Secret Trials in Washington DC

18% of DC criminal trials are conducted in total secrecy.

“During the past five years, 469 cases in U.S. District Court in Washington, D.C., have been prosecuted and tried in complete secrecy, with no public knowledge even of the cases’ existence and no way for the public to challenge the secrecy,” write Kirsten B. Mitchell and Susan Burgess, reporters with the Reporters Committee for Freedom of the Press.

Burgess and Mitchell found the cases by “searching the court’s entire civil and criminal docket for the past five years. During the five-year period ending Dec. 30, an average of 18 percent of nearly 3,000 criminal cases were not docketed in Washington’s U.S. District Court — one of 94 federal courts nationwide. Undocketed civil cases were so few — 65 of more than 12,000 — as to be statistically insignificant.”

The Burgess/Mitchell article said that “most off-the-docket criminal cases were kept off the public docket after prosecutors asked judges to seal the cases, according to those who handle such cases.

“While Justice Department guidelines recognize a strong presumption against closing criminal proceedings and outline limited reasons allowing for closure, they don’t specifically address nonpublic docketing.

“Both the department’s arguments for and the judge’s approval of sealing an undocketed case are shielded from public view, making it impossible to know whether the guidelines are followed. What’s more, the U.S. Attorney’s Office in Washington does not monitor how many requests it makes to seal cases or how many requests are approved.

(Alex Kingsbury at Nieman Watchdog)

One more step down the road.

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5 Responses to Secret Trials in Washington DC

  1. bricklayer says:

    This article, written by Mitchell and Burgess (the authors of the very study cited by the article that got you so riled up) gives a much fairer portrayal of what’s really going on:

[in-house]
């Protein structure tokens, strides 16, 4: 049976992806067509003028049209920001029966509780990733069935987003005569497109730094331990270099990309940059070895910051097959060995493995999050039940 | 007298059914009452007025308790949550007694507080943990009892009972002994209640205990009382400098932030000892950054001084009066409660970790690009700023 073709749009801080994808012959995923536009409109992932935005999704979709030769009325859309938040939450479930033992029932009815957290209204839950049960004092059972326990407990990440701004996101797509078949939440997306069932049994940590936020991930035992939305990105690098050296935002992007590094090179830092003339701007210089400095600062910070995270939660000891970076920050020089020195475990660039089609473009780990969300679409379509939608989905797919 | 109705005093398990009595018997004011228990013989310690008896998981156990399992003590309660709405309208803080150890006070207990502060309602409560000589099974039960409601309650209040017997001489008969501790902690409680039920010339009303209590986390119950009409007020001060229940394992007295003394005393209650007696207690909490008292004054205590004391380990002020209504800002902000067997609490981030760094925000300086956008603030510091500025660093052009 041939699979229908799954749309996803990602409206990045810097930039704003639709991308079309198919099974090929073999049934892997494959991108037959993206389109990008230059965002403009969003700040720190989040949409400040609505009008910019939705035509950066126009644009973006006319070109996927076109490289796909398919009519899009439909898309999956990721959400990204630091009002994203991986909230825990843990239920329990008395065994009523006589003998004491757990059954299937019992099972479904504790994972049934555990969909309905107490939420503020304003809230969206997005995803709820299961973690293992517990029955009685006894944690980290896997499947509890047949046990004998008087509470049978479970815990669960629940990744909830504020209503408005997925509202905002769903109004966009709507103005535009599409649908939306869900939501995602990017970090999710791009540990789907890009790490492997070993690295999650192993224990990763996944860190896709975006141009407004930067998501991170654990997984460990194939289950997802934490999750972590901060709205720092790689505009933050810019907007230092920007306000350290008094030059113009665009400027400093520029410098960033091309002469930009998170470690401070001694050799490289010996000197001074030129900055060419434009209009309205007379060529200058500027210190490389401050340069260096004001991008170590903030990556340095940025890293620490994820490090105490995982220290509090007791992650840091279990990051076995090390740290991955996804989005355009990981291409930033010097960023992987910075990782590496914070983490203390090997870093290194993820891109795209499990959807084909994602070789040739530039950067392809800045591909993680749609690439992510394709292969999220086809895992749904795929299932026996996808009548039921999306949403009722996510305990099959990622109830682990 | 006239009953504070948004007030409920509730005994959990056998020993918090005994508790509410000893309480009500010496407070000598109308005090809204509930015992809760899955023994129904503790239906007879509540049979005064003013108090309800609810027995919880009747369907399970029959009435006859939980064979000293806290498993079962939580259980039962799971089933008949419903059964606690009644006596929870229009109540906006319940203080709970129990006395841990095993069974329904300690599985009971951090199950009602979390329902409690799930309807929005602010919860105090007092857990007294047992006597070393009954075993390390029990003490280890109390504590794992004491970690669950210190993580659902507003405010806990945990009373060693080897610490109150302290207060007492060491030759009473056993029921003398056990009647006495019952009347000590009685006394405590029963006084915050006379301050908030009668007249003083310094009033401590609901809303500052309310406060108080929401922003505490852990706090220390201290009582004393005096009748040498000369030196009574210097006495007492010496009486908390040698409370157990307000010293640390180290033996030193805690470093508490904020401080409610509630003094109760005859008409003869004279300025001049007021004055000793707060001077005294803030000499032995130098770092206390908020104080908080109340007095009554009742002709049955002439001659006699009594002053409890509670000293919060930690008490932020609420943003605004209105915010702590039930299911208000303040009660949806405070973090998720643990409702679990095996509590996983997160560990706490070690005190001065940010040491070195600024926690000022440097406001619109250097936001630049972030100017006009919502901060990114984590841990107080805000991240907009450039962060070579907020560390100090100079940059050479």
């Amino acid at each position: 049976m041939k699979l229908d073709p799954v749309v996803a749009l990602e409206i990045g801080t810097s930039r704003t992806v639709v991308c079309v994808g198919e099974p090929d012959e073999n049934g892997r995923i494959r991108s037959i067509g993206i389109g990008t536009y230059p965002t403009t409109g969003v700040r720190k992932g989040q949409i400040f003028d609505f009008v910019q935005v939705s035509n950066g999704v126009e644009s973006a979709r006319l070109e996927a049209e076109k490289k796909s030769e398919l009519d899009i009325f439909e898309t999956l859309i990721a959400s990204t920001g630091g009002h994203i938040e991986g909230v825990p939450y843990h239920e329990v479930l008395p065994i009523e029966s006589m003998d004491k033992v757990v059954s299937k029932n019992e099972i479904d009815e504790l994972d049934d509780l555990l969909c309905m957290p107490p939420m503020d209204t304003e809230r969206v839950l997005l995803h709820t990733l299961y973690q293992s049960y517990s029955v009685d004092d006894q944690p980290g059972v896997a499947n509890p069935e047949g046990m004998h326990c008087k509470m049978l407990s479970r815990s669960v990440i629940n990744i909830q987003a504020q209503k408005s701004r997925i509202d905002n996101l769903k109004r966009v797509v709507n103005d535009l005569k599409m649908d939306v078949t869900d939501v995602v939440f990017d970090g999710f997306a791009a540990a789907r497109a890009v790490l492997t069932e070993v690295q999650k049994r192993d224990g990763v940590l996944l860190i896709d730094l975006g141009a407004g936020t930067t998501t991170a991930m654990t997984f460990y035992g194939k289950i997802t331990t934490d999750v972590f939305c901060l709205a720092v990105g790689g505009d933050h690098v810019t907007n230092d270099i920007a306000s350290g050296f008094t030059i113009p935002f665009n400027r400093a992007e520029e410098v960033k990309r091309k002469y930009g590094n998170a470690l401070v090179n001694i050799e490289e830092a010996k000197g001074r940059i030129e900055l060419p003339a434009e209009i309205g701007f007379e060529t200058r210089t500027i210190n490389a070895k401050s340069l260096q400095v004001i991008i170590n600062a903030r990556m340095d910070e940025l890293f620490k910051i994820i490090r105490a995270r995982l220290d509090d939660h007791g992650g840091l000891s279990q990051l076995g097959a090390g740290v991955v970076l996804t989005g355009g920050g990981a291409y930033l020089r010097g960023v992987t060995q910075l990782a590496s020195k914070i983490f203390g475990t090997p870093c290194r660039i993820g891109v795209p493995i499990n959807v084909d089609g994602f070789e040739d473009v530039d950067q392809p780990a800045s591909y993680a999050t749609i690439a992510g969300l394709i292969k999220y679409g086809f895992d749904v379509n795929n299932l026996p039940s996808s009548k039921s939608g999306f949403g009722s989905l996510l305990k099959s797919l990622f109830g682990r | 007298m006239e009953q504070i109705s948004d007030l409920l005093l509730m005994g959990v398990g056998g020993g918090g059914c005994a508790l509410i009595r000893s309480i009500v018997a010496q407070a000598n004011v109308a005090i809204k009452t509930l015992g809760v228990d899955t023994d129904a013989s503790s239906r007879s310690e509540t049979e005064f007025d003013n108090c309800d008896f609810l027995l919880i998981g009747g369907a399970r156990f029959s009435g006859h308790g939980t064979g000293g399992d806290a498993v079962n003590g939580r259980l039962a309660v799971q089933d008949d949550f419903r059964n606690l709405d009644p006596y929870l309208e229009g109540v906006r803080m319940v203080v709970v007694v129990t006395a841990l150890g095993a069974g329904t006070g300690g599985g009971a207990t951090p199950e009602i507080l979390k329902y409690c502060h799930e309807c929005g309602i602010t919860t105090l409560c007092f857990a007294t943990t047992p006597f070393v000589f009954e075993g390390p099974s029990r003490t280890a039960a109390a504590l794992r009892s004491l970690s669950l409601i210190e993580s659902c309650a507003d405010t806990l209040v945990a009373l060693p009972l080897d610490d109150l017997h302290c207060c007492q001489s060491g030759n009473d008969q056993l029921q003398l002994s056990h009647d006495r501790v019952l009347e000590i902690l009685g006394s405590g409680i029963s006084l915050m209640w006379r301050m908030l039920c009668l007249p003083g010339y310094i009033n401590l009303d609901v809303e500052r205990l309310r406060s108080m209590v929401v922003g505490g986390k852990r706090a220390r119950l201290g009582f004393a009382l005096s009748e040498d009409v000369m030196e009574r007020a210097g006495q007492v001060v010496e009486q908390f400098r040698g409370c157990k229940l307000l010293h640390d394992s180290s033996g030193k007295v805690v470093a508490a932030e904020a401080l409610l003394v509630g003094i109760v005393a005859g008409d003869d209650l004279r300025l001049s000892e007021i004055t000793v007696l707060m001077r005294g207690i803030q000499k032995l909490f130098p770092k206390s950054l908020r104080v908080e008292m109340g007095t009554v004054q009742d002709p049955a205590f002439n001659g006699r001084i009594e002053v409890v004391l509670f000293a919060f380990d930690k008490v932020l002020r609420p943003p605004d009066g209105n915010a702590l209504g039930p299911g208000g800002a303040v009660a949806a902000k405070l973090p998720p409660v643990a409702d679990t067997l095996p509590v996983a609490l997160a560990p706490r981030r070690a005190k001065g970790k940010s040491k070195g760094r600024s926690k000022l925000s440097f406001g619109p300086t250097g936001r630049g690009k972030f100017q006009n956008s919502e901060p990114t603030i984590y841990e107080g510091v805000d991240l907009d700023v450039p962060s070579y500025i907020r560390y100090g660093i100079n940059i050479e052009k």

http://www.rcfp.org/news/mag/30-1/cov-disappea.html

    I am utterly baffled how you can so one-sidedly portray the issue. The authors of the study clearly recognize the pros and cons of leaving witnesses hung out to dry. The article you cited itself presents strong arguments for instances where sealing is appropriate:

    ““The guidelines say that proceedings may be closed if failure to close them will produce ‘a substantial likelihood and imminent danger to the safety of parties, witnesses, or other persons.’”

    Federal criminal prosecutions often involve very nasty characters…big time drug dealers, mobsters, etc.. The Internet and other tools make it much easier for compatriots to indimidate and eliminate witnesses. Also more and more federal cases involving child pornogrophy and thus child victims. In state prosecutions, sealed cases are often involve gangs…and local police have little or no resources available to protect witnesses.

    Should proper reviews and checks be in place? Of course. Are they in place? Maybe not yet, so the issue should be discussed. But the discussion should be fair.

    I’d be interested in hearing what your collegue Bascuas has to say on this issue.

  2. Michael says: